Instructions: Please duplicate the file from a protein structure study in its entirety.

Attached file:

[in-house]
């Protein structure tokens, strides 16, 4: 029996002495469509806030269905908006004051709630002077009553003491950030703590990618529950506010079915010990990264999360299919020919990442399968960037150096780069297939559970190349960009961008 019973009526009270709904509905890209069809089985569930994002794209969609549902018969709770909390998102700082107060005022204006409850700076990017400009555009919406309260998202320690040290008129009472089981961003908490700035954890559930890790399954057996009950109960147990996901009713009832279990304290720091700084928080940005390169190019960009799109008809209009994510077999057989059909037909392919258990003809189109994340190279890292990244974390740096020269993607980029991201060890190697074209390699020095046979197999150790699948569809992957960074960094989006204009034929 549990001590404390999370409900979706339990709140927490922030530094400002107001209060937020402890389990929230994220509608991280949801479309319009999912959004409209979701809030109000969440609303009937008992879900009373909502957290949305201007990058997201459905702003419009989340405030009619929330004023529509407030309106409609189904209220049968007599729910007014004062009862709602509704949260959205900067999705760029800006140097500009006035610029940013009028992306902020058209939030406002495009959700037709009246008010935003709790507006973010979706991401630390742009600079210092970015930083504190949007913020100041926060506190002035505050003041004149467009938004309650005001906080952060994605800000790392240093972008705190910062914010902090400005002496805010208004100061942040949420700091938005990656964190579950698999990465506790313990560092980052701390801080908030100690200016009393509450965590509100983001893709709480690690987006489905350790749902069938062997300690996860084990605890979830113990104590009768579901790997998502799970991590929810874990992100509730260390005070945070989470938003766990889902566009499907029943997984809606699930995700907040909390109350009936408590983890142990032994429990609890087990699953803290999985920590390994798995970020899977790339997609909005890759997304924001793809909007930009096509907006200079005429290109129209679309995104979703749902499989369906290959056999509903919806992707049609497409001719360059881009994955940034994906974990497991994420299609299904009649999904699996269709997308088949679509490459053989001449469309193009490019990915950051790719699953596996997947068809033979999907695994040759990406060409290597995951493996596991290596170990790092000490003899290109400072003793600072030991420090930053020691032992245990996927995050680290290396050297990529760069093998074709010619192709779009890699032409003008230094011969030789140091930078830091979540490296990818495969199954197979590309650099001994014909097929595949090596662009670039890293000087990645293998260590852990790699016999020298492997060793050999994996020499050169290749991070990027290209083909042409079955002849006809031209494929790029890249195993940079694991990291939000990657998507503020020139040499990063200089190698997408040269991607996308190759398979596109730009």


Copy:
[in-house]
């Protein structure tokens, strides 16, 4: 029996002495469509806030269905908006004051709630002077009553003491950030703590990618529950506010079915010990990264999360299919020919990442399968960037150096780069297939559970190349960009961008 019973009526009270709904509905890209069809089985569930994002794209969609549902018969709770909390998102700082107060005022204006409850700076990017400009555009919406309260998202320690040290008129009472089981961003908490700035954890559930890790399954057996009950109960147990996901009713009832279990304290720091700084928080940005390169190019960009799109008809209009994510077999057989059909037909392919258990003809189109994340190279890292990244974390740096020269993607980029991201060890190697074209390699020095046979197999150790699948569809992957960074960094989006204009034929 549990001590404390999370409900979706339990709140927490922030530094400002107001209060937020402890389990929230994220509608991280949801479309319009999912959004409209979701809030109000969440609303009937008992879900009373909502957290949305201007990058997201459905702003419009989340405030009619929330004023529509407030309106409609189904209220049968007599729910007014004062009862709602509704949260959205900067999705760029800006140097500009006035610029940013009028992306902020058209939030406002495009959700037709009246008010935003709790507006973010979706991401630390742009600079210092970015930083504190949007913020100041926060506190002035505050003041004149467009938004309650005001906080952060994605800000790392240093972008705190910062914010902090400005002496805010208004100061942040949420700091938005990656964190579950698999990465506790313990560092980052701390801080908030100690200016009393509450965590509100983001893709709480690690987006489905350790749902069938062997300690996860084990605890979830113990104590009768579901790997998502799970991590929810874990992100509730260390005070945070989470938003766990889902566009499907029943997984809606699930995700907040909390109350009936408590983890142990032994429990609890087990699953803290999985920590390994798995970020899977790339997609909005890759997304924001793809909007930009096509907006200079005429290109129209679309995104979703749902499989369906290959056999509903919806992707049609497409001719360059881009994955940034994906974990497991994420299609299904009649999904699996269709997308088949679509490459053989001449469309193009490019990915950051790719699953596996997947068809033979999907695994040759990406060409290597995951493996596991290596170990790092000490003899290109400072003793600072030991420090930053020691032992245990996927995050680290290396050297990529760069093998074709010619192709779009890699032409003008230094011969030789140091930078830091979540490296990818495969199954197979590309650099001994014909097929595949090596662009670039890293000087990645293998260590852990790699016999020298492997060793050999994996020499050169290749991070990027290209083909042409079955002849006809031209494929790029890249195993940079694991990291939000990657998507503020020139040499990063200089190698997408040269991607996308190759398979596109730009």